Earlier this week we watched JJ give us a thorough overview of ASUS' new 8-series motherboard lineup. In today's video, JJ takes us through ASUS' new 8-series UEFI setup and gives us some pointers along the way.

For the past couple of generations, ASUS has introduced continuous improvements to its UEFI setups - the experience with Haswell is no different. Everything from integrated Secure Erase to history/change logs and  quick note features are on the table this generation:

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  • Ryan Smith - Thursday, June 06, 2013 - link

    The Secure Erase functionality has me as giddy as a schoolgirl. I'm beyond tired of having to boot up esoteric Linux distributions, put in a pile of commands, and plug (and replug) SSDs in order to erase them. We go through this process entirely too much due to all the SSDs we have. Reply
  • Sabresiberian - Friday, June 07, 2013 - link

    Yah even if you only needed it once as an end-user it would be very sweet to have. :) Reply
  • RU482 - Friday, June 07, 2013 - link

    why not just connect as a secondary drive, reformat the drive, and then use CCleaner to wipe the drive? Reply
  • AnnihilatorX - Monday, June 10, 2013 - link

    Secure Erase in OP's context is used to reset SSD to their peak performance, not in the sense of securely erasing data. This operation requires the ATA standard and low-level commands to be used on the SSD, and usually require old DOS applications. Reply
  • nevertell - Saturday, June 08, 2013 - link

    A pile of commands ? lsblk to select the drive and then you can use your erasing utility of choice. Reply
  • politbureau - Thursday, June 06, 2013 - link

    Asus Sabertooth X79 & Rampage IV Extreme owner here. Any reason we can't see these UEFI improvements made retroactively? I'd hate to think that the two X79 boards I just dropped $750 on less than a month ago are already considered EOL as far as BIOS development goes. Reply
  • iamkyle - Friday, June 07, 2013 - link

    On a similar subject, any news as to Ivy Bridge-E, or some other sort of LGA2011 follow up? Reply
  • 7keypad - Friday, June 07, 2013 - link

    Lightest possible laptop with high mobility can be :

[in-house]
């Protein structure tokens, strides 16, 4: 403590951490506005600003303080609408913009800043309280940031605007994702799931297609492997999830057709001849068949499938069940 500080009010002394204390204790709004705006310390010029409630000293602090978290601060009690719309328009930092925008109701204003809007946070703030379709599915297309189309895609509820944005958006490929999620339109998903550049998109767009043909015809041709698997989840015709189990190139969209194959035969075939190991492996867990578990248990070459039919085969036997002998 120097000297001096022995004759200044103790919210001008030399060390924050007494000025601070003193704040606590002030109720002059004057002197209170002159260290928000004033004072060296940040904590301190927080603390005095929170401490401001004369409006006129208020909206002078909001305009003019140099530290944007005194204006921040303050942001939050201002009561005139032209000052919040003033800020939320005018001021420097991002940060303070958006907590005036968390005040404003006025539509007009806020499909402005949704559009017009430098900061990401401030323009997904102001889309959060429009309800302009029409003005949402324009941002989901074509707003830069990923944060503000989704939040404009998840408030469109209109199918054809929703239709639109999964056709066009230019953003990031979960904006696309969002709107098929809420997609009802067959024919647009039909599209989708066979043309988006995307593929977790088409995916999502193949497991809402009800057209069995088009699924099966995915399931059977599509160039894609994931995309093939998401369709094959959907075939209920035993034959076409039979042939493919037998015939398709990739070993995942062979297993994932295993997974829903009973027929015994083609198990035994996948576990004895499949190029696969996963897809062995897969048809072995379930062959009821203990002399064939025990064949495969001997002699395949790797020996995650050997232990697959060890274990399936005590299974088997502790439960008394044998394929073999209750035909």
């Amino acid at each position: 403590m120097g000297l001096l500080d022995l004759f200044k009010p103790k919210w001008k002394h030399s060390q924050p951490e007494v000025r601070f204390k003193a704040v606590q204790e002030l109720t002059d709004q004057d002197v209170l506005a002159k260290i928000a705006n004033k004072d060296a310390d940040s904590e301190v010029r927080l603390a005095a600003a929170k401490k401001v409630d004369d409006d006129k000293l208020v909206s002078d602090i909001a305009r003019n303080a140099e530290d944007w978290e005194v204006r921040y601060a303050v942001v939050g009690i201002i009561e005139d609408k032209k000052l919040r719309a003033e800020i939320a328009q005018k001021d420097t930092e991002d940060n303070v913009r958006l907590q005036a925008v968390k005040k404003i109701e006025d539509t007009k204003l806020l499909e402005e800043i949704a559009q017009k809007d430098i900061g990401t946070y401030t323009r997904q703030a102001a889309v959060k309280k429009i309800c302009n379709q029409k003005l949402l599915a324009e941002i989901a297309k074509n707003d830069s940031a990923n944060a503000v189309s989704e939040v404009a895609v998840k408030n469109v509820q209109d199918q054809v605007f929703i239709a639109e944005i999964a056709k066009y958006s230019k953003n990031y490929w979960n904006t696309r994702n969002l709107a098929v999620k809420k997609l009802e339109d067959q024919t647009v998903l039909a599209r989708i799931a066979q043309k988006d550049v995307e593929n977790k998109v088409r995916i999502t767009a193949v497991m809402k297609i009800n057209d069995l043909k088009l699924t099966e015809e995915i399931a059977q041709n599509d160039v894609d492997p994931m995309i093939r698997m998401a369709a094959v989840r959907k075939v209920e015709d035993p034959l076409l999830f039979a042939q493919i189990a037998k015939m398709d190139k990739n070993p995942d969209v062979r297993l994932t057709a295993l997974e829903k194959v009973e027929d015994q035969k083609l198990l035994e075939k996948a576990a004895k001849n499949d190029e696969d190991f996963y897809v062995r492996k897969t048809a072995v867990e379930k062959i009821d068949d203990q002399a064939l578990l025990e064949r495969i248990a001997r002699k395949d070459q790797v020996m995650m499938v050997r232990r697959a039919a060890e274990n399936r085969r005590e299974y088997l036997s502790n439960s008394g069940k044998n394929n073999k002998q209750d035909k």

1) with fanless processor
    2) with touchpad + 7keypad
    3) No Qwerty Keyboard
    During travel we can use osk+touchpad or 7keypad+touchpad
    On desk we can use laptop with external USB-keyboard ( frontech )
    Reply
  • Sabresiberian - Friday, June 07, 2013 - link

    I must say I'm seriously impressed with Asus, particularly ROG. At this point, the only thing EVGA has over them is their support - and frankly, their last series of mainboards weren't very good, and I'm still miffed they removed voltage tuning from the 680 Classified. First I don't think components were properly binned for that card so they could take advantage of the voltage tuning, and second, when Nvidia told their vendors they wouldn't warranty chips on cards that had the feature they didn't say that, they said Nvidia wasn't allowing it and even implied it was effecting the quantity of chips allocated to them - which I don't believe for a second (and Nvidia released a statement flat out saying it wasn't true). Well, EVGA, if your products are so great and I'm paying the price for the most expensive GTX 680 on the planet, don't you think you could stand behind the product entirely on your own, regardless of Nvidia's warranty stance?

    Their Haswell line-up looks good, but the Classified version doesn't appear to have support for the EVBot. WTF? I bought this thing (EVBot) thinking my next MB would be EVGA because I wanted to try one of their mainboards, now I can use it for 1 video card, and won't be able to use it with next-gen MBs from them? I won't be able to use it on anything else but that one card, so it looks like I got an even more expensive GTX 680 Classified than I thought. Great.

    Asus support has never been near as good as EVGA's, but, seriously, I'd rather have the better product up front and weaker support than weak hardware with great support. And, I have an earlier ROG board which is the best MB I've ever purchased (as well it should be for the price I paid as an early adopter of X58, heh). EVGA is going to have to seriously step up to get my money this time, as it looks like the no-brainer decision at this point is ROG, for my purposes.
    Reply
  • cmdrdredd - Saturday, June 08, 2013 - link

    I seem to remember Asus having acquired someone that formerly worked with EVGA's BIOS team and now he works closely with the ROG development side. Reply

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